Breast Implant Illness Affects An Alarming Number Of Women
Youtubers open up the conversation: Let’s Talk About It.
Influencer Sarah Cheung was simply ecstatic about her new breasts: they filled out her bra and looked “Instagram perfect” in photos. At that point in her life, she was happy with her weight, she felt fit, and she finally had the boobs of her dreams. Until they turned into more of a nightmare, that is.
“This obviously cost me a lot, financially and physically,” said Sarah about her decision to get breast implants. The YouTuber risked a lot for what she thought was the right choice for her body and confidence at the time. Now, she second-guesses her past judgment.
“I had them done in Korea, and right after they did sit up nice,” said Sarah. “Those huge, perfect Instagram boobs. But towards the end, I started to realize they weren’t for me.”
After a while, Sarah started feeling as if her boobs limited her in many aspects of her day-to-day life, including exercise, something she used to strongly prioritize. She also began experiencing breast and back pain in ways she hadn’t been prepared for, as well as some symptoms of hypothyroidism.
That’s when she started looking up the symptoms of breast implant illness.
Breast implant illness is defined by the Breast Cancer Organization as the term (and unofficial diagnosis) women and some doctors use when referring to a range of symptoms that may develop after undergoing cosmetic breast augmentation with implants. Chronic fatigue, headaches, muscle and joint pain, respiratory difficulties, hair loss, skin rashes, poor memory, concentration issues, as well as the sudden development of depression, anxiety, and insomnia. Those are just some of the myriad symptoms women report experiencing after getting implants.
Sarah is not alone.
Vanessa started having health complications seven months after getting the surgery. She experienced breast discomfort, back and chest pain, and digestive issues. She was frequently dizzy and light-headed, and her skin often took to a sickly pallor. “All of a sudden, my face just looked like the life was sucked out of me,” said the Youtuber.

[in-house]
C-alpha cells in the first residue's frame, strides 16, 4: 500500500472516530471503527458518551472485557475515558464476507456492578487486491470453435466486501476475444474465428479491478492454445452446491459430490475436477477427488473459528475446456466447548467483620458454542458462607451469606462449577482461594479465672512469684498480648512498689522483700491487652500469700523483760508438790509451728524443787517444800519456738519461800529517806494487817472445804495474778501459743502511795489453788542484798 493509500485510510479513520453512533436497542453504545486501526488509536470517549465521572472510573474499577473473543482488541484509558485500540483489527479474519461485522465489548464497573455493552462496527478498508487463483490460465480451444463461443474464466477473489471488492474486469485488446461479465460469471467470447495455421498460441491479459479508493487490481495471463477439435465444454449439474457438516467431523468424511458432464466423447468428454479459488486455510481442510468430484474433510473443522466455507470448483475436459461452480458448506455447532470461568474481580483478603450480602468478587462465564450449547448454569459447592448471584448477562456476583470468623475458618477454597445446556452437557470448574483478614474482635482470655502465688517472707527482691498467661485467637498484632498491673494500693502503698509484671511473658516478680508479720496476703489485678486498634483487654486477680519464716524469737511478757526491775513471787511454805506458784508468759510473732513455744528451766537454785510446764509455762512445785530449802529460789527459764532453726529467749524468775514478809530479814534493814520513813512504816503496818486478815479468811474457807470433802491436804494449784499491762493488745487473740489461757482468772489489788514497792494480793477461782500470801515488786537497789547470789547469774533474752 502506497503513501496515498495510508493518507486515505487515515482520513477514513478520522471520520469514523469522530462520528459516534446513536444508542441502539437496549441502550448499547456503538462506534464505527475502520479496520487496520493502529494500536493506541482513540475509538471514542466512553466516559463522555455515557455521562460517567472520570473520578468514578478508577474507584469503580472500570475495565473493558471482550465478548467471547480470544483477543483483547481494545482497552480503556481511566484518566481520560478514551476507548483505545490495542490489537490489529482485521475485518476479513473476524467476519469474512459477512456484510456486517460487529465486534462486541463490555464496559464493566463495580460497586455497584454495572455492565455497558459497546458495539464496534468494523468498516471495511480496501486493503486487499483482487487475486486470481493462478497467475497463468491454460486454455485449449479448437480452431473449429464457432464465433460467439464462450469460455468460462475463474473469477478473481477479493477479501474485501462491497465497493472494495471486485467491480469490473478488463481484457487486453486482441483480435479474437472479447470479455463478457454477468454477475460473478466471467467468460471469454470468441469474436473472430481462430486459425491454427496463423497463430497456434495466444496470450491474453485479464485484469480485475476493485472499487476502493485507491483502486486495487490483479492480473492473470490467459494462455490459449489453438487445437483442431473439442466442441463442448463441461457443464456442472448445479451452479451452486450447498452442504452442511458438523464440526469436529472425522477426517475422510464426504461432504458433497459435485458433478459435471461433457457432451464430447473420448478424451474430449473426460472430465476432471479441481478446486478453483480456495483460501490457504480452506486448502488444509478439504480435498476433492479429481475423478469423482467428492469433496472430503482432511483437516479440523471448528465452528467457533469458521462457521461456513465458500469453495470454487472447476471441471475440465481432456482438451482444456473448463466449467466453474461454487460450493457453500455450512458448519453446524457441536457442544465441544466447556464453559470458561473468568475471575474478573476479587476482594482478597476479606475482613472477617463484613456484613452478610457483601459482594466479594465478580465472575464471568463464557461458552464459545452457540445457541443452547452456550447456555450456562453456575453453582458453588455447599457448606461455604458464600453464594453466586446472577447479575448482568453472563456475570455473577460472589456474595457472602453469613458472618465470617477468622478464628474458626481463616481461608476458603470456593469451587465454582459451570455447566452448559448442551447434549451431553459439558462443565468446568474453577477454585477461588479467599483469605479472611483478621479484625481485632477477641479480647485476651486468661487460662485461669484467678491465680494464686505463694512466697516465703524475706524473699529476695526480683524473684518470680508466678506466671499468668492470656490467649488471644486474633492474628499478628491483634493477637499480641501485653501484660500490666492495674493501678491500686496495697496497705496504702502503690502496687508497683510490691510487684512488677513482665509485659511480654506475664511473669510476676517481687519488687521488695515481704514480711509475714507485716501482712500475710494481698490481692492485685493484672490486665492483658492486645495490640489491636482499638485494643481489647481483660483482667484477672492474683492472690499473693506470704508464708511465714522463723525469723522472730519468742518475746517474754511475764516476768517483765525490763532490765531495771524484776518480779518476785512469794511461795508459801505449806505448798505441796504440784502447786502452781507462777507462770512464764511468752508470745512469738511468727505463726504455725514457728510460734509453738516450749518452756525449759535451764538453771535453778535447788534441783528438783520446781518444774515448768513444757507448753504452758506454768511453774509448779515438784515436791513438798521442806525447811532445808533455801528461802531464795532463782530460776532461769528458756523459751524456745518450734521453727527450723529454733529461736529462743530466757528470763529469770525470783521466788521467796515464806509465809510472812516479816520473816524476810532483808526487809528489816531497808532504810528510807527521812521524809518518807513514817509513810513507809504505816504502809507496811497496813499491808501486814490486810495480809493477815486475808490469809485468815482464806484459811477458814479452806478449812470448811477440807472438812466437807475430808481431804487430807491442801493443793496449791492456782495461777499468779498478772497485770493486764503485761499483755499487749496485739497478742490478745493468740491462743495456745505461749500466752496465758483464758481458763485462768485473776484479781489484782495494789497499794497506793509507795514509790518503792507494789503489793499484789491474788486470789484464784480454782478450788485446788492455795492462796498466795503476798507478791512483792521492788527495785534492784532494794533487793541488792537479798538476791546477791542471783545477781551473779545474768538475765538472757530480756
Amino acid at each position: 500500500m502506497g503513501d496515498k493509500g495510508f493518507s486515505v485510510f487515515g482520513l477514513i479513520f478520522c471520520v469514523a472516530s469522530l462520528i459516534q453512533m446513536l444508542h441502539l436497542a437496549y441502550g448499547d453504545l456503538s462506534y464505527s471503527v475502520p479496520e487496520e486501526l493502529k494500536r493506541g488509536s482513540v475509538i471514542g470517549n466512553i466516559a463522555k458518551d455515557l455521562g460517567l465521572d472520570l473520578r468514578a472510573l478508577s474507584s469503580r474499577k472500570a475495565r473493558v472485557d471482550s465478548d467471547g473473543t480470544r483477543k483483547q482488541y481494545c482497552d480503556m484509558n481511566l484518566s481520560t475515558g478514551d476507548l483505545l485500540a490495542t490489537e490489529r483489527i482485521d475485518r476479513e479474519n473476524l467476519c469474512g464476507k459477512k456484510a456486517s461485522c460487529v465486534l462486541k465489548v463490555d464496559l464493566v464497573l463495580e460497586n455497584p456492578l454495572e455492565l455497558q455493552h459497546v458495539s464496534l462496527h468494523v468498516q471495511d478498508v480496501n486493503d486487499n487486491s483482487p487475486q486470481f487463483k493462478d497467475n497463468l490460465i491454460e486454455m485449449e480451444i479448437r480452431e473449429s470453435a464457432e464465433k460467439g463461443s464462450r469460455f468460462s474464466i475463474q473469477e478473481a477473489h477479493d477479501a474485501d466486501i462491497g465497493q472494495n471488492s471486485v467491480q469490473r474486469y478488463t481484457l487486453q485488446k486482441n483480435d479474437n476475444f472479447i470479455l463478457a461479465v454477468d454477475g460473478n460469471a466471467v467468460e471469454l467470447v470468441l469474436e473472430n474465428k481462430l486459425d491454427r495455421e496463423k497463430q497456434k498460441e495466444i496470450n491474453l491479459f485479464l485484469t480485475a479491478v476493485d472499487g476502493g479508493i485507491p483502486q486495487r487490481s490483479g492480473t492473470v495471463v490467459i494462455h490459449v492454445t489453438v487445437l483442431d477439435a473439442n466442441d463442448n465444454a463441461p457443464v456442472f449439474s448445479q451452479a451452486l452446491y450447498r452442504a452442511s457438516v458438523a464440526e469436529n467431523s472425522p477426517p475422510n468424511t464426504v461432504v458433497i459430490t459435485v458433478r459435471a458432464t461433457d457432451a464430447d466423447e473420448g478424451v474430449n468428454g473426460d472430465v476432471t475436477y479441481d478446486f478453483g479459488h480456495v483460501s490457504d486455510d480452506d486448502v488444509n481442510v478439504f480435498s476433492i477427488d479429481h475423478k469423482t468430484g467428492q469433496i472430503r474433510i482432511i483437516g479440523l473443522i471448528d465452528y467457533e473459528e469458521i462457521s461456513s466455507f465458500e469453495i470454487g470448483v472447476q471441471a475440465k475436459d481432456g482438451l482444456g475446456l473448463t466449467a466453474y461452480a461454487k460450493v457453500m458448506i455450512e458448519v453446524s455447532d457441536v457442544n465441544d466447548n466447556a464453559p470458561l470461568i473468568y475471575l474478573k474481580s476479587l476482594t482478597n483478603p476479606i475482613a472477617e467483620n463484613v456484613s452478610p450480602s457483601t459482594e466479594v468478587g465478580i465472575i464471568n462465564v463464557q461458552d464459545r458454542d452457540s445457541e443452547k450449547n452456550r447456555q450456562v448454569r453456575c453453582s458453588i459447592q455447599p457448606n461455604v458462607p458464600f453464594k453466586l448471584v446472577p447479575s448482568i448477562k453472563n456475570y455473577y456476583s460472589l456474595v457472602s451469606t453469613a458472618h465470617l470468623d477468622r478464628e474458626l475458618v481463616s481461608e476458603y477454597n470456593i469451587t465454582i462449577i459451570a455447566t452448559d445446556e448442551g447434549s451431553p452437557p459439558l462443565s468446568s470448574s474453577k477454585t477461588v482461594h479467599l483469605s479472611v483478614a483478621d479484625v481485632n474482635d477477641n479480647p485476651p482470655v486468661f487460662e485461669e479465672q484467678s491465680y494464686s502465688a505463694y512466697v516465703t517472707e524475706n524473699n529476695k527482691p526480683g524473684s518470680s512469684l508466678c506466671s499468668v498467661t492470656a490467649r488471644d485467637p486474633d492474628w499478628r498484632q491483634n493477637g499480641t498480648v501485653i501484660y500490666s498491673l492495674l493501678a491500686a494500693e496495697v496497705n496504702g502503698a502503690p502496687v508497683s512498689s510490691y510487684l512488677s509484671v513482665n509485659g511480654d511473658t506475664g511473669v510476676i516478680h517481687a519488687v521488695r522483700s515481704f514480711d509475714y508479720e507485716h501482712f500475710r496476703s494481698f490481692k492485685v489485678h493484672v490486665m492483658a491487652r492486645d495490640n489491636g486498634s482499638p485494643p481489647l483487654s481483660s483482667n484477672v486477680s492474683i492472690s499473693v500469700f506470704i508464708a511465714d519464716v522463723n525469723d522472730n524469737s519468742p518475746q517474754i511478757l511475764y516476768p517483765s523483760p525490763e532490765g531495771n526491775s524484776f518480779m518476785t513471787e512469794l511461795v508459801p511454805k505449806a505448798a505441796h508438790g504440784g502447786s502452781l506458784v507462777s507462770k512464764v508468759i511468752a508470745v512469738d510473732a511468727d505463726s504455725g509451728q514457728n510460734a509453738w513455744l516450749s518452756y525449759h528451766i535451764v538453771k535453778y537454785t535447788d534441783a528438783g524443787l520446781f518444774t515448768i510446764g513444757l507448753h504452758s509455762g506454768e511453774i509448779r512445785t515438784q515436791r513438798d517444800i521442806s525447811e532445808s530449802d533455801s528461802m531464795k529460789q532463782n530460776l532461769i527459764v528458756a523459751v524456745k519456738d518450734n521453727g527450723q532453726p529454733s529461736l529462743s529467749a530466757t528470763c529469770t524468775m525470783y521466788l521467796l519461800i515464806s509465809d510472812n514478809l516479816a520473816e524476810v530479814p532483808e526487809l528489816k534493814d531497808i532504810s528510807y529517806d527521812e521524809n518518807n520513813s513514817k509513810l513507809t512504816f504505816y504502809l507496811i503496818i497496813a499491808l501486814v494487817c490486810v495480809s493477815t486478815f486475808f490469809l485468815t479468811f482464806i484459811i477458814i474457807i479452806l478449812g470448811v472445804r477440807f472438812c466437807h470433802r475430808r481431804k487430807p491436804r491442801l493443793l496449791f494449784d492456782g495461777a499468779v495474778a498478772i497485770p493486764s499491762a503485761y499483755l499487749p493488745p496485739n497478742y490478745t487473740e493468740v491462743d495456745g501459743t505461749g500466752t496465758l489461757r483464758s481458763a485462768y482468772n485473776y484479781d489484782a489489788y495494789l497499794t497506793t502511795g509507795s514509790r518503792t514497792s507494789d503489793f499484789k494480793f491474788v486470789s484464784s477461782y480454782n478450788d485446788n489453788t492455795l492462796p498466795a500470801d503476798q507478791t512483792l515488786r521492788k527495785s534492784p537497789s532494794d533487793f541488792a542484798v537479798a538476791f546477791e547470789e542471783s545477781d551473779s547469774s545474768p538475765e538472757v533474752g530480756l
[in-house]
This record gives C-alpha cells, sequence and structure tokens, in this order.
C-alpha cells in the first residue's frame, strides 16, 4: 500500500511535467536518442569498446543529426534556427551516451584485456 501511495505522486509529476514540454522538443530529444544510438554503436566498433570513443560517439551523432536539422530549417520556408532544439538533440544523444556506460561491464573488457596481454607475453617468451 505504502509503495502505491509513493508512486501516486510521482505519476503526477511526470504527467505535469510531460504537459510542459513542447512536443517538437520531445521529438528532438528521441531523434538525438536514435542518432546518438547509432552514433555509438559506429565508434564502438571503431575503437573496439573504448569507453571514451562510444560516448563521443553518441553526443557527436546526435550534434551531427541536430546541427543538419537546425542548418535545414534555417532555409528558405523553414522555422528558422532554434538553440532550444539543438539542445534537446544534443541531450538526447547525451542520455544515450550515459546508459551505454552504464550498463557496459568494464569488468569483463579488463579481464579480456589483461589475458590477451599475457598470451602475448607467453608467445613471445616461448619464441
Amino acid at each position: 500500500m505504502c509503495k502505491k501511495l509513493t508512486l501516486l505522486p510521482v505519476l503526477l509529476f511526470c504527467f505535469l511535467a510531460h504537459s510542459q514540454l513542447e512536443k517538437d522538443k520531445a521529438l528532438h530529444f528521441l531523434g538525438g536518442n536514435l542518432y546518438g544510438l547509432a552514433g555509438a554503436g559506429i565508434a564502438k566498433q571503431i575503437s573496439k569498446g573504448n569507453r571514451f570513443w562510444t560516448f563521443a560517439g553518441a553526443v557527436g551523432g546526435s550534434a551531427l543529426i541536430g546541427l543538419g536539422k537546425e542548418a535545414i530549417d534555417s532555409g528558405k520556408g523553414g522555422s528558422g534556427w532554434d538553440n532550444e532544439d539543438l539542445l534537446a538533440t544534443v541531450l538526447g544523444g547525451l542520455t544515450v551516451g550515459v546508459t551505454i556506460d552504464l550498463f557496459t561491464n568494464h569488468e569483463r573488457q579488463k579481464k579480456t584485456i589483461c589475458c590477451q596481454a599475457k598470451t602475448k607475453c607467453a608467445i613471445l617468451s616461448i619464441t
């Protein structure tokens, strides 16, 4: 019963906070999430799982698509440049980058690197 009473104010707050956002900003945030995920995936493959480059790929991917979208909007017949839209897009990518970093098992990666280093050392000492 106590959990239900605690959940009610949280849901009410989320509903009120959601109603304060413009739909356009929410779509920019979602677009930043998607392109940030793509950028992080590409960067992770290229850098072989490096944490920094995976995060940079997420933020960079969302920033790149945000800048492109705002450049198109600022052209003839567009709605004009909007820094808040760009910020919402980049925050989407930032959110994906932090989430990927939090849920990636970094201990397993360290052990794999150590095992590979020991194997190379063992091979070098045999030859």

There was a period of time when Vanessa couldn’t go for walks without experiencing heavy breathing, feeling ill, and being hit by sudden bouts of confusion which sometimes led to getting lost in places she knew well.
Through tears, Vanessa warned her viewers of the dangers that come with getting implants — dangers she thinks are often swept under the rug. “Guess what, I took the chance of putting a foreign object in my body and this happens to a ton of women,” said Vanessa. “I’m gonna be that person that keeps it real with you, and if this video makes you not get a boob job, good.”
Natalie went through something similar.
“I was born with a breast deformity that made me detest my breasts,” she began, choking on her words as she detailed in a Youtube video her reasons for getting implants, and later her reasons for getting rid of them. “I grew up feeling humiliated and disgusted at what I saw in the mirror. There was no self-love there.”
Natalie got the surgery at 19, something she felt was necessary to overcome her negative self-perception. The surgery ended up causing more harm than good, and now Natalie has had to learn to love herself once more without the implants.
“I was always a healthy girl,” she said, wistfully. “Five years later I recognized what a disservice I’d done to my body.”
Natalie began to experience an autoimmune disease due to her implants. Her thyroid was “out of whack.” She also experienced the usual: hair loss, rashes, joint pain, weight gain, chest and back pain. Her face, lips, and hands were always swollen. She noted all of these symptoms and began researching and connecting to other women’s similar experiences. “I saw myself in them,” said Natalie.
Natalie also experienced brain fog, which caused her to forget things mid-conversation. It caused her to experience her first of many panic attacks. “I remember not understanding what was happening to my body and rushing to my room because my first reaction was to take off all my clothes in public.” It was a low point for her, and it made her have to reconsider a decision she made before she entered her twenties.
“I was lost. I was not the happy girl I once was,” said Natalie. “I started contemplating death. I felt like my life had been taken from me.”
As soon as Natalie was out of surgery for explantation (the removal of implants), she felt “renewed.” She felt like herself. Natalie knows it will take time to heal all that was compromised by the foreign objects that were in her body for five years, but she’s relieved that most of her symptoms improved so quickly. “I got my life back,” she said.
One month after Natalie’s surgery, Canada and France decided to ban textured breast implants — the same implants she had gotten — after a number of women’s cases were heard. There are social media forums full of women who report having symptoms of the illness, and others who report their improvement after explantation. Breast implant illness is still not recognized as an official medical diagnosis.
Watch these three women’s videos below:
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